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Cheyenne Warrior

Walt Disney Studios Home Entertainment // PG // December 26, 2005
List Price: $14.99 [Buy now and save at Amazon]

Review by Scott Weinberg | posted February 1, 2006 | E-mail the Author
The Movie

Low-key, earnest, and exceedingly simplistic (even for a Roger Corman production), 1994's Cheyenne Warrior is a well-intentioned and somewhat likable little tale ... even if it is one of the most trite, familiar, and generally predictable chestnuts you're likely to come across.

Tell me if you can see where this is headed: A beautiful young (pregnant) woman is left stranded at an isolated old trading post during the early part of the Westward Expansion. Nursing a broken heart (due to a recently killed husband) and a rapidly swelling belly (thanks to the same late husband), Mrs. Rebecca Carver has nobody to rely on aside from the handsome Cheyenne warrior she just recently nursed back to health from death's door.

Hot Blonde Widow + Shirtless Exotic Warrior + Completely Isolated Setting = Sweet Forbidden Love

It all runs very smoothly predictable and yet ... actually quite watchable. There's certainly a novelty value to seeing a young Kelly Preston in a lead role, and the background cast is populated with character actors like Dan Haggerty, Clint Howard, Rick Dean, and Bo Hopkins. Plus the lead actor, one Pato Hoffman, brings a steely intensity to the affair, even if he's not all that great of an actor.

Cheyenne Warrior is a simple little story that'll appeal mostly to bored women home alone on a Wednesday night who are too lazy to reach for the remote control, but it certainly doesn't rank among the Corman Machine's most embarrassing projects. It's obvious and corny and 1,000% familiar, but it moves quick enough and it's not too painful.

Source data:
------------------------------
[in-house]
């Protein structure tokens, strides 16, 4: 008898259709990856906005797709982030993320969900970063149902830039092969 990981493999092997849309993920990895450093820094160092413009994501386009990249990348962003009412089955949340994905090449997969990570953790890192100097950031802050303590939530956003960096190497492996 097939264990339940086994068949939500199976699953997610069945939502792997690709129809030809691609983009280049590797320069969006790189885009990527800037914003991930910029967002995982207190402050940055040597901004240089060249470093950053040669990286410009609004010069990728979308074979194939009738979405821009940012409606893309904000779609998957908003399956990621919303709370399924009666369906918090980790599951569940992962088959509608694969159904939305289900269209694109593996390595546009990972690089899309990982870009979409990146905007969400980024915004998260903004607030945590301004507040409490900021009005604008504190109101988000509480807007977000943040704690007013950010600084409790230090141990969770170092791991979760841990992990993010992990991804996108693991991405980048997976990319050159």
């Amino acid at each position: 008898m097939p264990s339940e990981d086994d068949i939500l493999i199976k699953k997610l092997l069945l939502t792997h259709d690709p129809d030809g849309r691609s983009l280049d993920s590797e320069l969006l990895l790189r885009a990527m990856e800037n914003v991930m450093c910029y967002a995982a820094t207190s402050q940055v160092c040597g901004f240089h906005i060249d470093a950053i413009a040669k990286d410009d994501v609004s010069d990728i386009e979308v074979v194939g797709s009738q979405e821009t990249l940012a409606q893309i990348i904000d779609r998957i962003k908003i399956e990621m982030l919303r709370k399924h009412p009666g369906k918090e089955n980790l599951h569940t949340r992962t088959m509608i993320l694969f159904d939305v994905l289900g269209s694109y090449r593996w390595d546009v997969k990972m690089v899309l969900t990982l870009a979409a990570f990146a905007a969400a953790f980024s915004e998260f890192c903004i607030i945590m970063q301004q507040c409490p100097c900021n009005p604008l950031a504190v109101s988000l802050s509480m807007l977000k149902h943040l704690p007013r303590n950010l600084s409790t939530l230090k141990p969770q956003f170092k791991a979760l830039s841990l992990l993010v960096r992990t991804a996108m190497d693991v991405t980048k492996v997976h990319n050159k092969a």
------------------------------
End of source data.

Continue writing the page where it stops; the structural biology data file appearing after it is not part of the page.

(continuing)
Plus it's got some pretty half-decent action scenes for a low-budget western romance flick.

The DVD

Video: It's a rather drab and unimpressive full screen transfer. Although research indicates that Cheyenne Warrior originally played on television, that doesn't change the fact that the picture quality here leaves a whole lot to be desired.

Audio: Dolby Digital 2.0 Stereo. No frills in the sound department.

Extras

Two extra features here, both in commentary form. First up is a feature-length audio commentary with director Mark Griffiths, producer Alba Francesca, and cinematographer Blake T. Evans. The trio reminisce over their low-budget baby with a notable sense of affection, and they offer no shortage of production tidbits, memories, and anecdotes.

There's also a 19-minute section of selected scene audio commentary from screenwriter Michael Druxman, who perhaps over-praises his pedestrian western/romance screenplay, but not in an overtly obnoxious way. Rounding out the disc are a handful of cast & crew biographies and some trailers for Cheyenne Warrior, Grand Theft Auto, Big Bad Mama, Eat My Dust!, and Piranha.

Final Thoughts

This semi-mawkish western romance was directed by the lead guy from Hardbodies! And Hardbodies 2! Why I find that amusing I have no idea.

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